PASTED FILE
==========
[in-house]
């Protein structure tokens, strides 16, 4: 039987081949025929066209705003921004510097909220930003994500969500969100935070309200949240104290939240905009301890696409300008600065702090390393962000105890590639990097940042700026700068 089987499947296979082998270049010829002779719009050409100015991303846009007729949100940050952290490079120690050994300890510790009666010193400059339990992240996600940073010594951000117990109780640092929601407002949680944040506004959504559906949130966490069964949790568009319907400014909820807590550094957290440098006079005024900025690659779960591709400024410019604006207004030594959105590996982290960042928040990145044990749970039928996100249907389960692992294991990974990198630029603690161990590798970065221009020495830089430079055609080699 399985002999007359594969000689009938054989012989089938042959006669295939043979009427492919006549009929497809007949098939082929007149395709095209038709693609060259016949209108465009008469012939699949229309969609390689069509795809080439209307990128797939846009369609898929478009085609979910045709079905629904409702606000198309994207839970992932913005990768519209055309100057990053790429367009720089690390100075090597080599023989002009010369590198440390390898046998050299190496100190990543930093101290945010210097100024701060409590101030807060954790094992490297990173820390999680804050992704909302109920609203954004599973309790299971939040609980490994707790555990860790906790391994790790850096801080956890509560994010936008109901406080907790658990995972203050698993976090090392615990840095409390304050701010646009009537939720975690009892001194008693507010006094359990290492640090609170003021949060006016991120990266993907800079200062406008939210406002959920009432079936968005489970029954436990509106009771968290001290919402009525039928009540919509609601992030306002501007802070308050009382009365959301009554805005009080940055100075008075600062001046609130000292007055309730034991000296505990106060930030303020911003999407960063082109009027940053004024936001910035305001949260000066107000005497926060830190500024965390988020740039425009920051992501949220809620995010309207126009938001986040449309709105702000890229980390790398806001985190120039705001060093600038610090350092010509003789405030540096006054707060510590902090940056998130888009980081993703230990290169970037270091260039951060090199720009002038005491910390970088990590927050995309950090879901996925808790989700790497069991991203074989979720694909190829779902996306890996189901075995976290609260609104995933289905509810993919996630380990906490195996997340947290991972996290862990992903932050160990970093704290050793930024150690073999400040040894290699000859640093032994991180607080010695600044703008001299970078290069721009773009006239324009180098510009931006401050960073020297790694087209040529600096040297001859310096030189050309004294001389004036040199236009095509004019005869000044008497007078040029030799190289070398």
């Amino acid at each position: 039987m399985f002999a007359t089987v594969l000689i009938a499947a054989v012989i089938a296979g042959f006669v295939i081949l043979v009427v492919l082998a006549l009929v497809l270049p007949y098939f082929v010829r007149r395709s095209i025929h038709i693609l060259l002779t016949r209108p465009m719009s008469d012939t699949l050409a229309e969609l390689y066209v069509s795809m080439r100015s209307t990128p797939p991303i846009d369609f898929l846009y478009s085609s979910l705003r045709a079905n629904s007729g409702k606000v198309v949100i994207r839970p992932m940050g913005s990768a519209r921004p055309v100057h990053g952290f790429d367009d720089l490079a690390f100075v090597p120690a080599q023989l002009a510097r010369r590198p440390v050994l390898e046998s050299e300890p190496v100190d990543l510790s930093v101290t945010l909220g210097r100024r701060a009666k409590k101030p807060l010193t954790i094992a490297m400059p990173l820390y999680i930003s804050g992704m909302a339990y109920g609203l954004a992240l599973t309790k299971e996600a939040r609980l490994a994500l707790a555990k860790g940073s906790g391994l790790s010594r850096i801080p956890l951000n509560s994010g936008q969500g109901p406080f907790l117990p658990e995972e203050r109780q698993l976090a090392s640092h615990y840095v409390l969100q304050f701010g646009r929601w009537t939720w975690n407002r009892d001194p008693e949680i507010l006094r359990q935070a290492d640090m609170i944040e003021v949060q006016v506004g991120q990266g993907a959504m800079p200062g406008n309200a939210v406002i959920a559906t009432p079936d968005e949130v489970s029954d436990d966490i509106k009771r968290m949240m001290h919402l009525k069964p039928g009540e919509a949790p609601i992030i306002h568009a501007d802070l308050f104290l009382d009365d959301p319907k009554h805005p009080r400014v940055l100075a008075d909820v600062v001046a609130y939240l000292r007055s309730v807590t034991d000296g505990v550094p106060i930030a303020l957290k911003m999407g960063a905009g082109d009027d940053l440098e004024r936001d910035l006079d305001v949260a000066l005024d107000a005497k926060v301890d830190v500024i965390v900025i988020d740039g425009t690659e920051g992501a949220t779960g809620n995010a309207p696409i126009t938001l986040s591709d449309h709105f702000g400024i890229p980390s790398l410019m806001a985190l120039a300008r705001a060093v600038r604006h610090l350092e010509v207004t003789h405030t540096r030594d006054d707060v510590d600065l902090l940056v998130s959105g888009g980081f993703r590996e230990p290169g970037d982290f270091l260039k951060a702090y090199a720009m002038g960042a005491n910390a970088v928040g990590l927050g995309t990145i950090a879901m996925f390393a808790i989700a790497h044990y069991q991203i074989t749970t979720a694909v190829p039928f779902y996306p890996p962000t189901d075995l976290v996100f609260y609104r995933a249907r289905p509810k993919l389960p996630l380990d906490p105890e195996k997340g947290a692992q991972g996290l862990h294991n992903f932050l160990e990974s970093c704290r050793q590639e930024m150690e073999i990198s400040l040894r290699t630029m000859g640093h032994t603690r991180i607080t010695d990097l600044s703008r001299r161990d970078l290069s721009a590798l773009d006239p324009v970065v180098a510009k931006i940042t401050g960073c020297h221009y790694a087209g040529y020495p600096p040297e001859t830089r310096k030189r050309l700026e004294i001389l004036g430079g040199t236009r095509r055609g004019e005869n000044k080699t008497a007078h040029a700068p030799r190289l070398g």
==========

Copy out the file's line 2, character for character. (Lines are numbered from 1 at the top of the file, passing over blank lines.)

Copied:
């Protein structure tokens, strides 16, 4: 039987081949025929066209705003921004510097909220930003994500969500969100935070309200949240104290939240905009301890696409300008600065702090390393962000105890590639990097940042700026700068 089987499947296979082998270049010829002779719009050409100015991303846009007729949100940050952290490079120690050994300890510790009666010193400059339990992240996600940073010594951000117990109780640092929601407002949680944040506004959504559906949130966490069964949790568009319907400014909820807590550094957290440098006079005024900025690659779960591709400024410019604006207004030594959105590996982290960042928040990145044990749970039928996100249907389960692992294991990974990198630029603690161990590798970065221009020495830089430079055609080699 399985002999007359594969000689009938054989012989089938042959006669295939043979009427492919006549009929497809007949098939082929007149395709095209038709693609060259016949209108465009008469012939699949229309969609390689069509795809080439209307990128797939846009369609898929478009085609979910045709079905629904409702606000198309994207839970992932913005990768519209055309100057990053790429367009720089690390100075090597080599023989002009010369590198440390390898046998050299190496100190990543930093101290945010210097100024701060409590101030807060954790094992490297990173820390999680804050992704909302109920609203954004599973309790299971939040609980490994707790555990860790906790391994790790850096801080956890509560994010936008109901406080907790658990995972203050698993976090090392615990840095409390304050701010646009009537939720975690009892001194008693507010006094359990290492640090609170003021949060006016991120990266993907800079200062406008939210406002959920009432079936968005489970029954436990509106009771968290001290919402009525039928009540919509609601992030306002501007802070308050009382009365959301009554805005009080940055100075008075600062001046609130000292007055309730034991000296505990106060930030303020911003999407960063082109009027940053004024936001910035305001949260000066107000005497926060830190500024965390988020740039425009920051992501949220809620995010309207126009938001986040449309709105702000890229980390790398806001985190120039705001060093600038610090350092010509003789405030540096006054707060510590902090940056998130888009980081993703230990290169970037270091260039951060090199720009002038005491910390970088990590927050995309950090879901996925808790989700790497069991991203074989979720694909190829779902996306890996189901075995976290609260609104995933289905509810993919996630380990906490195996997340947290991972996290862990992903932050160990970093704290050793930024150690073999400040040894290699000859640093032994991180607080010695600044703008001299970078290069721009773009006239324009180098510009931006401050960073020297790694087209040529600096040297001859310096030189050309004294001389004036040199236009095509004019005869000044008497007078040029030799190289070398």